Death Becomes Her, Mourning Clothing Exhibit Opening at New York’s “Met” — and a Side Trip to Gothdom; Video Interview of Me on HWA Blog

Widows, [curator Harold] Koda points out, were “a destabilizing force in pre–World War I society, because they’re sexually knowing, and they’re out on the market.”

Saturday was the day of my writers group’s monthly meeting in which my story up for critique was a spinoff from my “Casket Girls,” published in DAILY SCIENCE FICTION last April (cf. April 17, 10, et al.).  The heroine, as it were, is a young-looking New Orleanian named “Lo,” recently widowed — because the women of her persuasion don’t age or die (or, more properly speaking, may have done the latter already), while their husbands do and eventually will (at which point the women may find an excuse to return to France, only to be “replaced” by a younger cousin or niecjaysMourningClothese or alleged daughter who had been sent overseas as a young girl for her education, and has now returned).  So, speaking of widows. . . .

Well, by pure coincidence, courtesy of Scott M. Goriscak via The Horror Society on Facebook, here is a piece on a just-opened exhibit at New York’s Metropolitan Museum of Art, “The Met’s New Exhibit, ‘Death Becomes Her,’ will Thrill Your Inner Goth” by Véronique Hyland.  And, yes, while there is a gothy element to all this, the fashions, accessories, customs, and expectations are real for the period from 1815 to 1915, including the note I’ve quoted above, more on which can be found here.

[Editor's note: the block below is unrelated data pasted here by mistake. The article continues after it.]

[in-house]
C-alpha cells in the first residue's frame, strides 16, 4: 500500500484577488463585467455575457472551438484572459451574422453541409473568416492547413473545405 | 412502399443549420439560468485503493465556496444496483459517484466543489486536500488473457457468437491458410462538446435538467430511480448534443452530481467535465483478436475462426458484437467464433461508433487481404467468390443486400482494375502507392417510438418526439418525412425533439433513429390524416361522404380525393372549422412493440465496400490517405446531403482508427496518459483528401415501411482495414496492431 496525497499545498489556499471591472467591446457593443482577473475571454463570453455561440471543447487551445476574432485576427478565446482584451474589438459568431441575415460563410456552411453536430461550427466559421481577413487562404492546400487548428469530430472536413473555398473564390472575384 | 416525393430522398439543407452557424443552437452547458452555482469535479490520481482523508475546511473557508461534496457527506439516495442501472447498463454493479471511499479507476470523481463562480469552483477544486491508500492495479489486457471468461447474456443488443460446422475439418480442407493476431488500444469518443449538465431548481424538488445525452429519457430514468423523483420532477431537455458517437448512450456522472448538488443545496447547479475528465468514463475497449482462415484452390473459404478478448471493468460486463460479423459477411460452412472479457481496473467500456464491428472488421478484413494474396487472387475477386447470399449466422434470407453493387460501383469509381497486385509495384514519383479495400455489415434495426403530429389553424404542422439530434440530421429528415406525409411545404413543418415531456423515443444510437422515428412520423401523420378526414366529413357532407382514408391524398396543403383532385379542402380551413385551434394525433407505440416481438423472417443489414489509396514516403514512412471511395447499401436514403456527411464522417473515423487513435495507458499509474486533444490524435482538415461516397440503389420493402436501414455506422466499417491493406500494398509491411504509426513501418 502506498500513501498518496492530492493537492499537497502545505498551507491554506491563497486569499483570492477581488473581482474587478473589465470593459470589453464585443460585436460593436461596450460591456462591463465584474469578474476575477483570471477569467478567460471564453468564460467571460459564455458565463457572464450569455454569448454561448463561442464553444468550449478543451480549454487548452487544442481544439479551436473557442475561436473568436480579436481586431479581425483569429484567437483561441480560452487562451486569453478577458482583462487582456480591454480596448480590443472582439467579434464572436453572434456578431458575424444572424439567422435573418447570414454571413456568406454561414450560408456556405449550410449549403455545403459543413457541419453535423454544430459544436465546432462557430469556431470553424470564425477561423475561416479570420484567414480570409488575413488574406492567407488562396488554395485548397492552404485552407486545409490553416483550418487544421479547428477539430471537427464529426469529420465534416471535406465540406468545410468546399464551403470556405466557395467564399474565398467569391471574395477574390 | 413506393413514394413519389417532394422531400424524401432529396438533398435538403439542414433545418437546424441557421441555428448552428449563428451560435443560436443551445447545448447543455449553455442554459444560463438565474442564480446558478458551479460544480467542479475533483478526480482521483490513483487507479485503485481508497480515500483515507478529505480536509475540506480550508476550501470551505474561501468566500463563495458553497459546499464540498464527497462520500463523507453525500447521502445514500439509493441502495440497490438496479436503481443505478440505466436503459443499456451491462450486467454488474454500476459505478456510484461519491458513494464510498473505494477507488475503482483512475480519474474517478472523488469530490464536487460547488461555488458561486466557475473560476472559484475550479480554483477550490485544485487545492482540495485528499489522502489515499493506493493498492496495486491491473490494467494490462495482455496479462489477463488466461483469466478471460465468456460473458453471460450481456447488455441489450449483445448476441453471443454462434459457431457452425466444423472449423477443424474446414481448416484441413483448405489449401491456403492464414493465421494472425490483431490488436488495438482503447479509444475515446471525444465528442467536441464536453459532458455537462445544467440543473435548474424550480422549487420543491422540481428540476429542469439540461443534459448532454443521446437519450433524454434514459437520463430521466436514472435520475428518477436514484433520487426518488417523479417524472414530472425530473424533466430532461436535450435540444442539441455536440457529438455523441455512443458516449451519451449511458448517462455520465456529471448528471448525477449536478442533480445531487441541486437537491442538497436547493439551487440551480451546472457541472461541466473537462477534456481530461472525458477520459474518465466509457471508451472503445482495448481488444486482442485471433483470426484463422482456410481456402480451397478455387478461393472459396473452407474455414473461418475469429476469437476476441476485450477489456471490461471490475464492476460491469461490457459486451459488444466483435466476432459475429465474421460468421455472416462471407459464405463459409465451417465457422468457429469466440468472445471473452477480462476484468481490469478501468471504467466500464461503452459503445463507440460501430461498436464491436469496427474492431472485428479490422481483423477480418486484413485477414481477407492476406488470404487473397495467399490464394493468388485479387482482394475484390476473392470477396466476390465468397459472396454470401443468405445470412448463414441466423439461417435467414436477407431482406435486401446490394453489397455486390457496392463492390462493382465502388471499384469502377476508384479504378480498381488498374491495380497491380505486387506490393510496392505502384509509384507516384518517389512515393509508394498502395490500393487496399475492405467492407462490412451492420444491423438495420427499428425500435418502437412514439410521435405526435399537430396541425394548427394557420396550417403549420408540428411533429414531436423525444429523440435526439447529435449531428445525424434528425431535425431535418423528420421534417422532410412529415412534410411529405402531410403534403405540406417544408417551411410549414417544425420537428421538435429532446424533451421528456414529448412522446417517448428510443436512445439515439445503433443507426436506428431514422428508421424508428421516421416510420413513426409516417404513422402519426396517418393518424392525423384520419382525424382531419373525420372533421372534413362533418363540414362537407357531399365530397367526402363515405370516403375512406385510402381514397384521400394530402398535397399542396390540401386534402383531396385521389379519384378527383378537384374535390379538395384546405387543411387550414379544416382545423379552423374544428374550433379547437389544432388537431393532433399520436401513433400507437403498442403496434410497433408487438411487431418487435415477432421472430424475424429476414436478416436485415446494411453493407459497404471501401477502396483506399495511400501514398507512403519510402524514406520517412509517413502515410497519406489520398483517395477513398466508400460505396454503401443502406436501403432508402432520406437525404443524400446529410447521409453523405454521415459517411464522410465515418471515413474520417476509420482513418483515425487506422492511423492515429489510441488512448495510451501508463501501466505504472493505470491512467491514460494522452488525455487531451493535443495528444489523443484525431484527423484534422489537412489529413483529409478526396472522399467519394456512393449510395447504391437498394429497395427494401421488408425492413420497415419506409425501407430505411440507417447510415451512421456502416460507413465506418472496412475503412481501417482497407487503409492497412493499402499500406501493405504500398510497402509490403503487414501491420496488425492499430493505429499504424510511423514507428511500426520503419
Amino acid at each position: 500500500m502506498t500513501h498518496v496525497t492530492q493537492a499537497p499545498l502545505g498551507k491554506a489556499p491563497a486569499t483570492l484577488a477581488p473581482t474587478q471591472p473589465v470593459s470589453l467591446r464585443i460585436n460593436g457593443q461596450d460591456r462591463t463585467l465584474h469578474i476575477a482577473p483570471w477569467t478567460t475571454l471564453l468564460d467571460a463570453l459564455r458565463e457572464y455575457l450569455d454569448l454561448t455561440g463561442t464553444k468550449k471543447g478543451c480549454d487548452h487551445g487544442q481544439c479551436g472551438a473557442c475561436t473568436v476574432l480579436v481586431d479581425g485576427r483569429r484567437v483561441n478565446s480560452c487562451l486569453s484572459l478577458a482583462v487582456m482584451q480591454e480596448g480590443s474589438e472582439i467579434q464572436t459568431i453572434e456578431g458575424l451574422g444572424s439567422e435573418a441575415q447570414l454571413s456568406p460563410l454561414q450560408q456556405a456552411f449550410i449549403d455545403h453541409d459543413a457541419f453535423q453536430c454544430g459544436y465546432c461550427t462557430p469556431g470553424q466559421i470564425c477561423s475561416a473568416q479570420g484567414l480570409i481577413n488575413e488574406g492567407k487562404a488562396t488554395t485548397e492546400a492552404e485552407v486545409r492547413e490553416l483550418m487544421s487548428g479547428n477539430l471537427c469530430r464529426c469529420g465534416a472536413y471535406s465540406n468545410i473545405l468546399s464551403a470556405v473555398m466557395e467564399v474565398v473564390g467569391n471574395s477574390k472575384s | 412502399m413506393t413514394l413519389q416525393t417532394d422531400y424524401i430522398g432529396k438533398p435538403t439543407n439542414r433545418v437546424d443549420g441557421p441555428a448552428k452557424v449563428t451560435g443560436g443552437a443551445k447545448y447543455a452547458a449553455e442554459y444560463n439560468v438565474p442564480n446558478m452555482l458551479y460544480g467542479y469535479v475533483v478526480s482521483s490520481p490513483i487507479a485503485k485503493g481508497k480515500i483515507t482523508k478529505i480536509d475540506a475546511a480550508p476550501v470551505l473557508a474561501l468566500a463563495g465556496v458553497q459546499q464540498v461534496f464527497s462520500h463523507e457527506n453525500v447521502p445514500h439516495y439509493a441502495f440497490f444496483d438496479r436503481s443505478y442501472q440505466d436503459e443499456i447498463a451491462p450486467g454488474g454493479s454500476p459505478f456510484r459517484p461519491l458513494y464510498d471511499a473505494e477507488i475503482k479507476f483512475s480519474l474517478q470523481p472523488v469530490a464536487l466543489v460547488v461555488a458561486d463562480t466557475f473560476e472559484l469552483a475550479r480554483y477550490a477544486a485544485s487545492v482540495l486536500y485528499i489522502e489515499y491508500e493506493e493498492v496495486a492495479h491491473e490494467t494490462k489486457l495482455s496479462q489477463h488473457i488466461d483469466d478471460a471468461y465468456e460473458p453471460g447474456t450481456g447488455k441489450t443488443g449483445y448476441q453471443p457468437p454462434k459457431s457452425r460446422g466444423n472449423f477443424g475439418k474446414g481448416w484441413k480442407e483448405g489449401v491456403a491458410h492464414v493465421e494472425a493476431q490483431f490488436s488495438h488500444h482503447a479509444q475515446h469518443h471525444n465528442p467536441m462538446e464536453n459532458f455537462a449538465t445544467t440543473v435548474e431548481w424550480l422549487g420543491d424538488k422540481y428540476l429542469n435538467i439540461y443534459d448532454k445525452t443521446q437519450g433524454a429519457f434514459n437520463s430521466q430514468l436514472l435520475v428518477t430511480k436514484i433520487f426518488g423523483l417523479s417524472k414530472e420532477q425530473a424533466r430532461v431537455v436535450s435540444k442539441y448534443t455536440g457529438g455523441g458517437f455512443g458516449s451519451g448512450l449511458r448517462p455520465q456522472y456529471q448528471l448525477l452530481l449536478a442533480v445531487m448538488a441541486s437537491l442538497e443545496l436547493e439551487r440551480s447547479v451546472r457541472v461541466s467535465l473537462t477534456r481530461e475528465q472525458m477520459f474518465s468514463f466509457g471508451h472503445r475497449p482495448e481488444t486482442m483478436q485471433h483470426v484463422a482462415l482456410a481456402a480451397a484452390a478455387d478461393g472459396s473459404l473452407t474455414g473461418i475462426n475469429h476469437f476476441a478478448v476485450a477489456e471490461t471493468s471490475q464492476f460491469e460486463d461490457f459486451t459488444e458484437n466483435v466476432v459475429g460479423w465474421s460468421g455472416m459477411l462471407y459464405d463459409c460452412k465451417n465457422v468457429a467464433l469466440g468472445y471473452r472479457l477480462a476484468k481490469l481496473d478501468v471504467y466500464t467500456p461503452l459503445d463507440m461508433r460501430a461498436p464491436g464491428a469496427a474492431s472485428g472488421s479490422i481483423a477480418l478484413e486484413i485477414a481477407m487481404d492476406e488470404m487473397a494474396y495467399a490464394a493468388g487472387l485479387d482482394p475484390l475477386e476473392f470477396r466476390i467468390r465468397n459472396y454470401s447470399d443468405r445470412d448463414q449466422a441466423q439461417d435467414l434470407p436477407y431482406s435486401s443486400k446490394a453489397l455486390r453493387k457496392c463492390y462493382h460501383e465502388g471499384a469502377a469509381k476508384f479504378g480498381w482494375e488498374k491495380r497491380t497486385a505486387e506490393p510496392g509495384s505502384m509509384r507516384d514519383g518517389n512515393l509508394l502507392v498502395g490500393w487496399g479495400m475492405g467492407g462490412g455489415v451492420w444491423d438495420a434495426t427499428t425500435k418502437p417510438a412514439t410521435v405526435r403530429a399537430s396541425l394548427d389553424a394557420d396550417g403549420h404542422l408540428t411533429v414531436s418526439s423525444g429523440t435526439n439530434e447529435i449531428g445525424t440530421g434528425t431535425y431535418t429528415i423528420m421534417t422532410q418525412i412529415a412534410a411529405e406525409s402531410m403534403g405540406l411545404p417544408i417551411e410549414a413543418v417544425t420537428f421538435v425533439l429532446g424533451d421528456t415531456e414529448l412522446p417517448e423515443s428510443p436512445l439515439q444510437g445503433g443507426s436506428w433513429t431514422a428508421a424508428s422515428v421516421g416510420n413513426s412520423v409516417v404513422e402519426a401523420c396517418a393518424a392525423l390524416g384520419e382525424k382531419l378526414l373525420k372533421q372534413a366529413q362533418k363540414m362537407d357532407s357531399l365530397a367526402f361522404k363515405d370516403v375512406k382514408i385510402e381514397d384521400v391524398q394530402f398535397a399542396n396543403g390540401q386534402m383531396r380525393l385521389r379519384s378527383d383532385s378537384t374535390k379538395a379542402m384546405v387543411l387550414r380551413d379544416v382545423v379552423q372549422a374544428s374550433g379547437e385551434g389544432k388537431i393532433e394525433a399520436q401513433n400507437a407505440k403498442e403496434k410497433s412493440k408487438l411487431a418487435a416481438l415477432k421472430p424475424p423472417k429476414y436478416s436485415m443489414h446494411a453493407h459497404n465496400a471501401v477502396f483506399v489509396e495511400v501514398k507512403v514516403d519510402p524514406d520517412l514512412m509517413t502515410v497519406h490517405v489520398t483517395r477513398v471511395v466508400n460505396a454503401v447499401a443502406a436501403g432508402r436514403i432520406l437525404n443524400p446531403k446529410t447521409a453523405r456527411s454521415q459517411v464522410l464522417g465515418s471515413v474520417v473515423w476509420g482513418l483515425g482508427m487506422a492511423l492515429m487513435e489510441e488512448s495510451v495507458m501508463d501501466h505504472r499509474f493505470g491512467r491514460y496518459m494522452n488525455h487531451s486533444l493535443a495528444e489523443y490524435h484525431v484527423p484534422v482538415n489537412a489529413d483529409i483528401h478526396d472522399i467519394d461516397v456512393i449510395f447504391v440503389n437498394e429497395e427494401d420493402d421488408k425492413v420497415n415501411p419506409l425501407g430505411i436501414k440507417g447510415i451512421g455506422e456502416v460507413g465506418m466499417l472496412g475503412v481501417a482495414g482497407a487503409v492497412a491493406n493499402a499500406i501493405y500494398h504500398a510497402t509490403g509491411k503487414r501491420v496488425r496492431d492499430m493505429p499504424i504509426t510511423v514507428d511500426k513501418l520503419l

Looking at the styles on display, the crossover with contemporary goth and gothic Lolita style was obvious.  When asked about the continuing appeal of this style of dress, Koda became pensive.  “I have a personal theory.  I think we’re a generation where death is at such a remove, not for all of us, but the young people who embrace it, there’s a kind of ability to fantasize about what death means.”

So that’s for the inner goth, but while on the subject of fashion, what of the “outer goth” as well?  For a humorous and interesting treatment of (more-or-less) here-and-now goth “types” by Megan Balanck, press here.

Then one curious addition, re. my previous post, that while I may have no offering this year in the Horror Writers Association “Halloween Haunts” page itself, my presence is not entirely missing.  Well, maybe I’ve commented on some of the other entries there too, but if you were to go to the main HWA blog site and look to the left, in the column with headings like “HWA News,” then scroll down just a bit, you will find a button for my video interview conducted in Portland at last May’s World Horror Convention (see also, July 24).  This is the one that says I’m a sculptor, though really I’m not — in the interview itself I was actually talking about two characters in THE TEARS OF ISIS.  But see for yourself by pressing here.


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